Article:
Dana O’Neil Opens Eyes With Poll of CoachesPosted by rtmsf on July 23rd, 2010
As we mentioned in today’s Morning 5, Dana O’Neil’s enlightening piece exposing the raw perceptions that coaches have on their peers in the world of college basketball and the sport in general is fascinating stuff. It’s obvious that she knew it too, as the bulk of the article was filled with direct quotes from anonymous high-major coaches telling the truth as they saw it. There is a lot of meat to this article — numerous raise-your-eyebrow statements that had us questioning and hopeful for more. So we thought it might be interesting to cherry-pick the nine quotes that we thought were the most compelling and do what we do (make inappropriate comments and wildly speculate about things). Enjoy.
Regarding fraternity among coaches:
“It’s sad,” another coach said. “I grew up in this game with an idea of what I thought it was or what I thought it should be. Now I see it’s not like that at all. You have low- to mid-major guys aspiring to move up who will do anything to get there and you have guys who, once they get used to a certain lifestyle, will do whatever it takes to keep it. There’s less of a brotherhood here than there is in football and that bothers me,” another added. “We have more guys stabbing each other in the back or using you guys [the media] to go after their agenda. That’s a big problem.”
We found this quote somewhat surprising in that we figured that competition among football coaches would be even more intense given the structure of their system, where the pyramid is extremely top-heavy and the small schools have virtually no chance to get there.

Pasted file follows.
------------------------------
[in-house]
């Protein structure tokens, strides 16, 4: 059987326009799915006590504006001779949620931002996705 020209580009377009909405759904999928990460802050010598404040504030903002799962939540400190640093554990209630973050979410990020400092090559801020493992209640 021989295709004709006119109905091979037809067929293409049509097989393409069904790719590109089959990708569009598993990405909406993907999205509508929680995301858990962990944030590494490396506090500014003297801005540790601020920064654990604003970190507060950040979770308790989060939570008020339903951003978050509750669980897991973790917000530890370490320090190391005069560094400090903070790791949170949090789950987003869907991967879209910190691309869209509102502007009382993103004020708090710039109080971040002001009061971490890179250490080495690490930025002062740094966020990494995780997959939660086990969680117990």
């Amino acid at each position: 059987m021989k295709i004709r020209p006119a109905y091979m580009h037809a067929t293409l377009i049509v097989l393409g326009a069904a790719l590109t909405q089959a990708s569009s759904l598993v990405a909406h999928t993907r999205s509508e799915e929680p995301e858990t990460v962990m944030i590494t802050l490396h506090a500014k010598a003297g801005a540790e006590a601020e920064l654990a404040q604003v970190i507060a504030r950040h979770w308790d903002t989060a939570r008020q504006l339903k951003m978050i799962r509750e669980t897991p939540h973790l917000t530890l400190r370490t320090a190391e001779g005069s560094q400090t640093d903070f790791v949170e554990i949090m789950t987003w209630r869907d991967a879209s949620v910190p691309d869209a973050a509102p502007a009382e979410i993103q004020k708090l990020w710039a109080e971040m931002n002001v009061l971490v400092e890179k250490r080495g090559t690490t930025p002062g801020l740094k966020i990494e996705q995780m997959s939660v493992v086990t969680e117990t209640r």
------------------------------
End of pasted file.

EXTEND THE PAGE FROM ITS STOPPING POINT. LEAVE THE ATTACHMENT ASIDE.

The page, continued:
On gender roles:
Along with the coach who called the women, “the gestapettes,” another said, “If the NCAA was serious, they’d hire someone who knew what they were doing, not these women out here trying to get a husband.”
Sexist caveman coaches, for the win! Dana must have especially enjoyed hearing those quotes as the only nationally-focused female college basketball writer of note in the industry. Ridiculous, and we’d happily buy her a Cosmo if she would tell us who these cretins were (see what we did there?).
On recruiting to name-brand schools:
Here’s what I think happens a lot — a team loses a kid to someone else and all of a sudden that someone else is cheating. Every time North Carolina loses a kid, someone else is cheating. It’s like there’s so much arrogance with them; they can’t believe someone would rather go somewhere else, so the other team has to be cheating.
We hear this from fans of the major schools (like UNC) all the time. Seriously – ALL the time. But it was enlightening to hear it coming from the coaching ranks as well. We guess nobody is excused from the tendency to blame extraneous factors when things go wrong. Not even coaches.
On expense accounts:
One of my players [who left early for the draft] was working out with another top-five draft pick. They got to talking and my kid said something about not having money or whatever on campus. The other kid said, ‘My coach set up expense accounts all over town for me. Yours didn’t?”
We discussed this one on the M5 and in the comments. If we assume that the coach in question was talking about the most recent NBA Draft (fresh on his mind), then we’re talking about four schools here — Kentucky, Ohio State, Syracuse or Georgia Tech. One commenter pointed out that DeMarcus Cousins and Derrick Favors worked out together in New Jersey before the draft. Connecting a few dots together, we can make some further assumptions about which school was setting up expense accounts and which school wasn’t. Or, we could just admit that this is nothing more than rumor and means absolutely nothing.
Regarding phone call violations: